Half the cars sold in 2017 will have some kind of mobile connection and by 2022 there will be over a billion connected cars on the road, according to data from Analysys Mason. The research firm forecasts connected car data to represent 3.5 per cent of operators’ total mobile data by 2020.
Chris Nicoll, head of Analysys Mason’s Networks and Enterprise Research unit, said operators have a great opportunity with the connected car market – and not just for providing connectivity. “You’ve got location information, which will be absolutely critical. So it’s the connection, it’s the mobility, it’s the data behind the connection, the services, the speed of the mobile broadband connection. All of these are going to come together to add value to a connection to a connected car.”
The services being offered today are relatively basic. “It’s GPS navigation, streaming audio, maybe some video services, but we’re really just at the early stage of determining what the new and innovative services will be for connected cars,” he commented.
Looking to the services of the future, Nicoll said the automobile is a powerful platform that can offer some advanced connected car capabilities, so the opportunities are quite extensive. “It supports advanced antenna technology, making mobile broadband services a natural fit. It’s a multi-user platform with unlimited battery power.”
“There’s telematics we can pull back from the automobile as well so there’s data that can come from – not just to – the platform.”
He said it’s not just streaming video and audio. “There’s driver information, driver improvement, security information, safety information that we can get to the driver about road conditions, about traffic. There’s telematics we can pull back from the automobile as well so there’s data that can come from – not just to – the platform.”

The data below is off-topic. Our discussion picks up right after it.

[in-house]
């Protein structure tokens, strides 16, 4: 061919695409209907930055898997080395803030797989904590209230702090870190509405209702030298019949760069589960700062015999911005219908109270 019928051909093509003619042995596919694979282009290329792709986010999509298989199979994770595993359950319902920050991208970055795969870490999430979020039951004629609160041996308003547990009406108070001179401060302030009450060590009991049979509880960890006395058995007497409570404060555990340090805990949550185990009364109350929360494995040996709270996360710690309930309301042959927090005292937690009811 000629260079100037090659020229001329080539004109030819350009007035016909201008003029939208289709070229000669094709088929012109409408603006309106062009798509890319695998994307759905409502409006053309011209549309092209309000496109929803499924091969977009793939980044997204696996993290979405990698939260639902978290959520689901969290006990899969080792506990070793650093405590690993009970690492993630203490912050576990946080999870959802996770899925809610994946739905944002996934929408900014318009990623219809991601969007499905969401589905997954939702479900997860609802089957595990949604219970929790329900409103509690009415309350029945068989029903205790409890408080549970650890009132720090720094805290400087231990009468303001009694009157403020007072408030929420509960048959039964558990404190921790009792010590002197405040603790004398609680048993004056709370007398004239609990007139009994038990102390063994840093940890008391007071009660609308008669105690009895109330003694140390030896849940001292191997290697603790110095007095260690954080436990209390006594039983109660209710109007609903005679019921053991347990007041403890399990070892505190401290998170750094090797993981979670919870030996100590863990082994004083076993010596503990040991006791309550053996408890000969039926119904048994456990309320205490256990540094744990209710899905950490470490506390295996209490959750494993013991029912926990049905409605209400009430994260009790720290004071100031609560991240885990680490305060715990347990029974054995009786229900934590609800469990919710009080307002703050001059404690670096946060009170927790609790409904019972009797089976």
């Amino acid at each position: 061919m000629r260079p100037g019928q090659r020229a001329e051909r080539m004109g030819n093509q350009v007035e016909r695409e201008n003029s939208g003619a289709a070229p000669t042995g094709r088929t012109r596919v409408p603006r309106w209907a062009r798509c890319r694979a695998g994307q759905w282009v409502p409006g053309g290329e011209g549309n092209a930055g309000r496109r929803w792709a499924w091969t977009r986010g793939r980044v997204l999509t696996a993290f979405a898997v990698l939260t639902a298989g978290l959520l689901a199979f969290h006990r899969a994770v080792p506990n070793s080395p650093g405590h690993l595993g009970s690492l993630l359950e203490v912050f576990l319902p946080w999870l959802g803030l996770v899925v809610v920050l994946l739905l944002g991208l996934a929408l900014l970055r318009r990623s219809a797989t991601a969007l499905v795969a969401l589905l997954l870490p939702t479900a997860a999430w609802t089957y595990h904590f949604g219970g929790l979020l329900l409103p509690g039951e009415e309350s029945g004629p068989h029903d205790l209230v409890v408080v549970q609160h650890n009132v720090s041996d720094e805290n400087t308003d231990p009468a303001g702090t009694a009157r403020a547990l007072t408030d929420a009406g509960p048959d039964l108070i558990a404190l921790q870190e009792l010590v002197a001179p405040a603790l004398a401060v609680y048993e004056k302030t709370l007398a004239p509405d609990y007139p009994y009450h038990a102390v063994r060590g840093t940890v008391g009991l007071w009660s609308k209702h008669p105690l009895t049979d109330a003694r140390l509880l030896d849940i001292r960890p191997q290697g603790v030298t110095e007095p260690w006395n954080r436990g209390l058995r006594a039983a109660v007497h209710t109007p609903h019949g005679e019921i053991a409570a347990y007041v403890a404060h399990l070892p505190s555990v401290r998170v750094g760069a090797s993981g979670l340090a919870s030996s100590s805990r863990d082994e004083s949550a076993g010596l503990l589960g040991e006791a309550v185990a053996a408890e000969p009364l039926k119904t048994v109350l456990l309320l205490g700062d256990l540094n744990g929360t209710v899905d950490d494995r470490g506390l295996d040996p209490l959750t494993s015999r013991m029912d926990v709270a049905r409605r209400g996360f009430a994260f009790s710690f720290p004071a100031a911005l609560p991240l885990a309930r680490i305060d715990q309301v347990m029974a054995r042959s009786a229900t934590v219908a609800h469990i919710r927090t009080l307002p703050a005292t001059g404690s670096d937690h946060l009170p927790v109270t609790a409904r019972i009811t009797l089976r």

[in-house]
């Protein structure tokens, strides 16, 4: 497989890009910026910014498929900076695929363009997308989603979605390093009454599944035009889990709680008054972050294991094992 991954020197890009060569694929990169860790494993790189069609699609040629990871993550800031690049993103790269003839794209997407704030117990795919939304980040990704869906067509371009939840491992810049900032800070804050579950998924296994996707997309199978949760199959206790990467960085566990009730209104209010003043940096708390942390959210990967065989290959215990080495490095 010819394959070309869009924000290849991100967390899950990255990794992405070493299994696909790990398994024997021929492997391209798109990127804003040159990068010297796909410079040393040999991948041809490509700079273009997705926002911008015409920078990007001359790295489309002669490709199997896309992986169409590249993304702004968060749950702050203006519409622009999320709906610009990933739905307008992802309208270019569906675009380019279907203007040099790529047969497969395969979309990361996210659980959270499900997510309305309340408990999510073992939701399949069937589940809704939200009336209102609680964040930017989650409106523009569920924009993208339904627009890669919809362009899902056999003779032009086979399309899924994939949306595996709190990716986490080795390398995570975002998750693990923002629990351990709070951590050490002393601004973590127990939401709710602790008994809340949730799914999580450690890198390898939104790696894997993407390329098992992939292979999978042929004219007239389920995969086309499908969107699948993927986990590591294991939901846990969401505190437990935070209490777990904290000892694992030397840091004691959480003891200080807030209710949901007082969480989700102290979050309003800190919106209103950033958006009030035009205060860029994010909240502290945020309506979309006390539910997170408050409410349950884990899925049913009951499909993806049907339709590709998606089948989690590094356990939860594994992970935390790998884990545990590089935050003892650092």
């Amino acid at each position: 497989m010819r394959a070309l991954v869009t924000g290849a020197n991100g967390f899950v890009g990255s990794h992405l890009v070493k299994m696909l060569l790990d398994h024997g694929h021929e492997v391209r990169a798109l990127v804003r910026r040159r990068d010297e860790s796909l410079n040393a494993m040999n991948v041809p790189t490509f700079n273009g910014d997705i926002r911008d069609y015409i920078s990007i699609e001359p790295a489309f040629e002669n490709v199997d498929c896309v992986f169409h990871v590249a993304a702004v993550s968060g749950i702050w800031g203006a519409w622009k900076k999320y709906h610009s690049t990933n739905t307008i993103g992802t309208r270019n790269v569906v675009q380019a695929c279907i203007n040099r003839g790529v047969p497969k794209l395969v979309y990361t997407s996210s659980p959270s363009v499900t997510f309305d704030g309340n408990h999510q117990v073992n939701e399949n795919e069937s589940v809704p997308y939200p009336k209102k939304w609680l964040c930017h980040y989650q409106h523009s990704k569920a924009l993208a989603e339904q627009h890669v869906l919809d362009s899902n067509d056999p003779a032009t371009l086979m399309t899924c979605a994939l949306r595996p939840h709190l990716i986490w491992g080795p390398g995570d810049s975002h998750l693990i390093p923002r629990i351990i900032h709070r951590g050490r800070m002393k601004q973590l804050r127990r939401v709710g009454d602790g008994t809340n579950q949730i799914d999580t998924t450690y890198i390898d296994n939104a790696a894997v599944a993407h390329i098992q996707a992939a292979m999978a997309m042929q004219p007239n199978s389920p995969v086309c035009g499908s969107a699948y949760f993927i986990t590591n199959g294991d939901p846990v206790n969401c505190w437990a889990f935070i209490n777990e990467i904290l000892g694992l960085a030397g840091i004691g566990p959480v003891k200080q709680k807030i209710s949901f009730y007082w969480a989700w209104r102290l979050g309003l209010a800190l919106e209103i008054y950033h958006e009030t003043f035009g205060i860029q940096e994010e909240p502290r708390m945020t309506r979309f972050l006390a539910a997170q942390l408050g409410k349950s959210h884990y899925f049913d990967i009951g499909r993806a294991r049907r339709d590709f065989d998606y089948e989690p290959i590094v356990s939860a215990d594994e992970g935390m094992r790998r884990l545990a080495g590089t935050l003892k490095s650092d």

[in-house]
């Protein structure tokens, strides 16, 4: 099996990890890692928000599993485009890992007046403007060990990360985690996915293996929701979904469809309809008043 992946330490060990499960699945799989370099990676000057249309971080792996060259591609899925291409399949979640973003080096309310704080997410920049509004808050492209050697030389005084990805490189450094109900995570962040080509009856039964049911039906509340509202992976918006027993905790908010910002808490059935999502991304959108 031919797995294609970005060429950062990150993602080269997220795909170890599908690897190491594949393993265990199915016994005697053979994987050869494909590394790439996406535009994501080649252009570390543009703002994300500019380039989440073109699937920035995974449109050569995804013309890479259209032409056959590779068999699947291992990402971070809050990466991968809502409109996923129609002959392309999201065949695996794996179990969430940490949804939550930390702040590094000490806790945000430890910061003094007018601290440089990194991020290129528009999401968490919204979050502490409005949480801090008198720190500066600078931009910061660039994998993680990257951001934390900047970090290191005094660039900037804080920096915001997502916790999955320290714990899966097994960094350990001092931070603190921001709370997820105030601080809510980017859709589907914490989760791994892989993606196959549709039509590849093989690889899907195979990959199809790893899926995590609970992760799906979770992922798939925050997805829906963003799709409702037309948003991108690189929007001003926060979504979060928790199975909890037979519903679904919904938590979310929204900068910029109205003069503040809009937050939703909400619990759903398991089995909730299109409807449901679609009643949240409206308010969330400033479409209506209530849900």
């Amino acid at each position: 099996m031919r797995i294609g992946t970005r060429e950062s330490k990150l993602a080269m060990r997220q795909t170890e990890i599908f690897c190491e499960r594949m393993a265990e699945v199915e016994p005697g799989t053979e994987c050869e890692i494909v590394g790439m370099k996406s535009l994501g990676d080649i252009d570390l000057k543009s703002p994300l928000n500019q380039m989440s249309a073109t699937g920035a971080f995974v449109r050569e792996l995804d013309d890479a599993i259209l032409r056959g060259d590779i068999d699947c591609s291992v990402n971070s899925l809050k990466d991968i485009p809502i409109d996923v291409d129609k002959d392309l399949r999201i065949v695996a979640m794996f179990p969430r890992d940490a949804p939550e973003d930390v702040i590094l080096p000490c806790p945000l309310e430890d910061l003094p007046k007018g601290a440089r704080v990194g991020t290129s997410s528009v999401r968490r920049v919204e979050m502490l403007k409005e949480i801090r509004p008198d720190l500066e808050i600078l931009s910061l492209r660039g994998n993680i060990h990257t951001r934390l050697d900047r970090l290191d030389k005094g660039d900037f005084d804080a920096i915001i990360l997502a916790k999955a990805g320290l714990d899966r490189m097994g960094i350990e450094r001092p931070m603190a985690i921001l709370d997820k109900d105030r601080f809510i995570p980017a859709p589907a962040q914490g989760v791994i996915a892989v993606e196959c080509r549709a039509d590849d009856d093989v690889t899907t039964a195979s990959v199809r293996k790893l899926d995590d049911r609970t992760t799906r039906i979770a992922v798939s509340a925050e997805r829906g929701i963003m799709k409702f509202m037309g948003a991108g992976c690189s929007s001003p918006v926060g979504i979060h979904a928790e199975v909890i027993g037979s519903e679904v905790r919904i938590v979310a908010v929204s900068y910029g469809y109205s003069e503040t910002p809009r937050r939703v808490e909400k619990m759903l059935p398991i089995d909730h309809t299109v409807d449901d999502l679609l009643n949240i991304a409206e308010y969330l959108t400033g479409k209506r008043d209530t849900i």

TELUS CTO Ibrahim Gedeon noted that the connected car is not just about M2M, it’s also about connecting people. “It gets interesting when five people in a car are connected to their homes and other cars, and everything moves up the value chain.”
Looking to 5G
Many operators are starting to feel pressure on their networks with the rapid rise of M2M, which is making low latency more important. Applications like autonomous vehicles certainly have more stringent requirements than current 4G networks can provide.
Huawei is forecasting 30 billion connections by 2020, with people-to-people connections making up just eight billion of those. The company estimates 16 billion people-to-machine connections and six billion connections between things.
To be able to handle those numbers, Ryan Ding, Huawei’s president of products and solutions, said end-to-end latency needs to drop from the current level of about 40ms to 10ms and peak speeds need to hit 1Gb/s.
Verizon Telematics CTO Chuck Link said recently that almost every car manufacturer he deals with has jumped to LTE, but warns that future-proofing the nascent connected car market will need 5G connectivity modules that can easily replace old 4G connections.
During a panel discussion at Huawei’s recent Global Mobile Broadband Forum in Shanghai, attendees took part in a real-time poll, with a panel of experts commenting on the survey results.
More than half of those responding to the survey thought the best way for wireless operators to make money in connected cars is to open their network capabilities to third parties through open APIs. About 12 per cent see operators as pure connectivity providers. Nine per cent said they should supply data centres and cloud infrastructure to other partners and another 9 per cent believe operators should be the ones collecting, analysing and selling big data analytics. Sixteen per cent weren’t sure.
Lars Stegelmann, global head of commercial at FIA Formula E, said it’s a huge market and there are plenty of opportunities, and the fastest player will be the winner.